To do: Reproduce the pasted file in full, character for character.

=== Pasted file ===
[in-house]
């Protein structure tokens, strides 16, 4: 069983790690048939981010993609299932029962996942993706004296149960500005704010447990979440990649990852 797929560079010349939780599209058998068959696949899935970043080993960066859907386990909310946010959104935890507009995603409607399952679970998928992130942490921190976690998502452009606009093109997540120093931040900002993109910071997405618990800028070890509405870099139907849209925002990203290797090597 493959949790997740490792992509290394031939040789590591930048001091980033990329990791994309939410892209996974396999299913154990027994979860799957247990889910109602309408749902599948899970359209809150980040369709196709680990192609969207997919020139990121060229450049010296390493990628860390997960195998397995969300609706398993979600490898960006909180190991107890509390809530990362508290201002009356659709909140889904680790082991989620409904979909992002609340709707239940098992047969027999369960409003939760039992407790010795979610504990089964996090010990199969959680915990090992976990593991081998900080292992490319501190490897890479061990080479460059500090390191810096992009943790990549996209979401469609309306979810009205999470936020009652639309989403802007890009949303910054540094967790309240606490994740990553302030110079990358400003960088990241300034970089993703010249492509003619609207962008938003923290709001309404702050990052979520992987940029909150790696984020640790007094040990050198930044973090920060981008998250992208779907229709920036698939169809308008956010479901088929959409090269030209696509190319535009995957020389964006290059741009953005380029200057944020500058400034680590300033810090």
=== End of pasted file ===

[in-house]
């Protein structure tokens, strides 16, 4: 069983790690048939981010993609299932029962996942993706004296149960500005704010447990979440990649990852 797929560079010349939780599209058998068959696949899935970043080993960066859907386990909310946010959104935890507009995603409607399952679970998928992130942490921190976690998502452009606009093109997540120093931040900002993109910071997405618990800028070890509405870099139907849209925002990203290797090597 493959949790997740490792992509290394031939040789590591930048001091980033990329990791994309939410892209996974396999299913154990027994979860799957247990889910109602309408749902599948899970359209809150980040369709196709680990192609969207997919020139990121060229450049010296390493990628860390997960195998397995969300609706398993979600490898960006909180190991107890509390809530990362508290201002009356659709909140889904680790082991989620409904979909992002609340709707239940098992047969027999369960409003939760039992407790010795979610504990089964996090010990199969959680915990090992976990593991081998900080292992490319501190490897890479061990080479460059500090390191810096992009943790990549996209979401469609309306979810009205999470936020009652639309989403802007890009949303910054540094967790309240606490994740990553302030110079990358400003960088990241300034970089993703010249492509003619609207962008938003923290709001309404702050990052979520992987940029909150790696984020640790007094040990050198930044973090920060981008998250992208779907229709920036698939169809308008956010479901088929959409090269030209696509190319535009995957020389964006290059741009953005380029200057944020500058400034680590300033810090």